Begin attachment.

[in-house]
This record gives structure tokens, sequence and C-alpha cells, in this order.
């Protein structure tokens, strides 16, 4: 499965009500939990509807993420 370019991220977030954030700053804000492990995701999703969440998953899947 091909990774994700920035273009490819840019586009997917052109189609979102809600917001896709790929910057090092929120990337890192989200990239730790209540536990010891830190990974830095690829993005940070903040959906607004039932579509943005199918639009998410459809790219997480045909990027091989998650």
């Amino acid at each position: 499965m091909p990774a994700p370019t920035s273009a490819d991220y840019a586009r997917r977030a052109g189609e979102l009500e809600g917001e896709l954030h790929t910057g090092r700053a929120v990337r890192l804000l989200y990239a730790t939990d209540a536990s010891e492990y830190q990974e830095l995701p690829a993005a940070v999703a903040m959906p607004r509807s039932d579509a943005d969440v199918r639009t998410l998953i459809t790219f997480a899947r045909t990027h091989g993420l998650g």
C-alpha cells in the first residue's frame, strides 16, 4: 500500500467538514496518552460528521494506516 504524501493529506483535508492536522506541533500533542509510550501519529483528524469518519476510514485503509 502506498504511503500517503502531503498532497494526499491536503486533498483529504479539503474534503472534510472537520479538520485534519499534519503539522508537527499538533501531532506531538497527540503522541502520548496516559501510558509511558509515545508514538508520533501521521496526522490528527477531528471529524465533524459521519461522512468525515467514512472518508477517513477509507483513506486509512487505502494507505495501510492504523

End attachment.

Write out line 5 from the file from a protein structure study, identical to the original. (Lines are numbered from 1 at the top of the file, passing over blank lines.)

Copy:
C-alpha cells in the first residue's frame, strides 16, 4: 500500500467538514496518552460528521494506516 504524501493529506483535508492536522506541533500533542509510550501519529483528524469518519476510514485503509 502506498504511503500517503502531503498532497494526499491536503486533498483529504479539503474534503472534510472537520479538520485534519499534519503539522508537527499538533501531532506531538497527540503522541502520548496516559501510558509511558509515545508514538508520533501521521496526522490528527477531528471529524465533524459521519461522512468525515467514512472518508477517513477509507483513506486509512487505502494507505495501510492504523